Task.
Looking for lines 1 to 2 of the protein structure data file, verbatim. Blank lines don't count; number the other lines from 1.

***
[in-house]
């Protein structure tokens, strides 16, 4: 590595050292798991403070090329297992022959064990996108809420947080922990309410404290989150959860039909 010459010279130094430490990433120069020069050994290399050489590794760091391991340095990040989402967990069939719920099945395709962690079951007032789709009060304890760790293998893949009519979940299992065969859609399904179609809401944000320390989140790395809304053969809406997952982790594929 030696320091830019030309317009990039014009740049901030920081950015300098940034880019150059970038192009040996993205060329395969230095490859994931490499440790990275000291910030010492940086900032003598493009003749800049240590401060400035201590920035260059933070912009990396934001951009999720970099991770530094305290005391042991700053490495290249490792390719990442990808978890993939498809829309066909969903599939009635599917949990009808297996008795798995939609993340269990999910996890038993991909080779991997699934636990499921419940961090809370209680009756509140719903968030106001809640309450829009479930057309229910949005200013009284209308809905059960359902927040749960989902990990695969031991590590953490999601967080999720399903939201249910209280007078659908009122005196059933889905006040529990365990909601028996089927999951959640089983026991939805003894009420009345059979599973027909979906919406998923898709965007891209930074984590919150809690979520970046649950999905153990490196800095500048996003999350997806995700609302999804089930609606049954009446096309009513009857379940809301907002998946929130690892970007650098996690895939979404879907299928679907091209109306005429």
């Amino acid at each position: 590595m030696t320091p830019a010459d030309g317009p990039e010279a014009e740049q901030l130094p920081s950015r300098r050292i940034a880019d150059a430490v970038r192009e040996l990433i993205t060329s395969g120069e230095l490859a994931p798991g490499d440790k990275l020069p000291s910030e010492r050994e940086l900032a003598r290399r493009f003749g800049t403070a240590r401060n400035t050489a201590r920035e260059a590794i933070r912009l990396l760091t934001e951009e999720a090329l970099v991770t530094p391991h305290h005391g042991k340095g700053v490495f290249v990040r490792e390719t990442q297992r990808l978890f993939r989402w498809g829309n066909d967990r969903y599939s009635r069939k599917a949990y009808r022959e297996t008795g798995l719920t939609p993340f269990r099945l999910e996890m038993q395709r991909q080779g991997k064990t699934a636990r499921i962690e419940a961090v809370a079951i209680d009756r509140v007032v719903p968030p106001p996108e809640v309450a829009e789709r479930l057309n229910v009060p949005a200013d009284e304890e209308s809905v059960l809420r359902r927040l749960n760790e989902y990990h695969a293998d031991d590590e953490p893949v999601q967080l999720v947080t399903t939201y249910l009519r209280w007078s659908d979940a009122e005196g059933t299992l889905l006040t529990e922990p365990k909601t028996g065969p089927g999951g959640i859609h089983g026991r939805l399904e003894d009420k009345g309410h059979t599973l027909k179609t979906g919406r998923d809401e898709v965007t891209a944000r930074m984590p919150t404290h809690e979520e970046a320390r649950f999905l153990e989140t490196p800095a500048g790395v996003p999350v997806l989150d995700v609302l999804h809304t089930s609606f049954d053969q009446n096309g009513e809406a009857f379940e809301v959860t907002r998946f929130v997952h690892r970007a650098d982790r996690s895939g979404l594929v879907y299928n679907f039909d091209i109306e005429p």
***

[in-house]
């Protein structure tokens, strides 16, 4: 590595050292798991403070090329297992022959064990996108809420947080922990309410404290989150959860039909 010459010279130094430490990433120069020069050994290399050489590794760091391991340095990040989402967990069939719920099945395709962690079951007032789709009060304890760790293998893949009519979940299992065969859609399904179609809401944000320390989140790395809304053969809406997952982790594929 030696320091830019030309317009990039014009740049901030920081950015300098940034880019150059970038192009040996993205060329395969230095490859994931490499440790990275000291910030010492940086900032003598493009003749800049240590401060400035201590920035260059933070912009990396934001951009999720970099991770530094305290005391042991700053490495290249490792390719990442990808978890993939498809829309066909969903599939009635599917949990009808297996008795798995939609993340269990999910996890038993991909080779991997699934636990499921419940961090809370209680009756509140719903968030106001809640309450829009479930057309229910949005200013009284209308809905059960359902927040749960989902990990695969031991590590953490999601967080999720399903939201249910209280007078659908009122005196059933889905006040529990365990909601028996089927999951959640089983026991939805003894009420009345059979599973027909979906919406998923898709965007891209930074984590919150809690979520970046649950999905153990490196800095500048996003999350997806995700609302999804089930609606049954009446096309009513009857379940809301907002998946929130690892970007650098996690895939979404879907299928679907091209109306005429």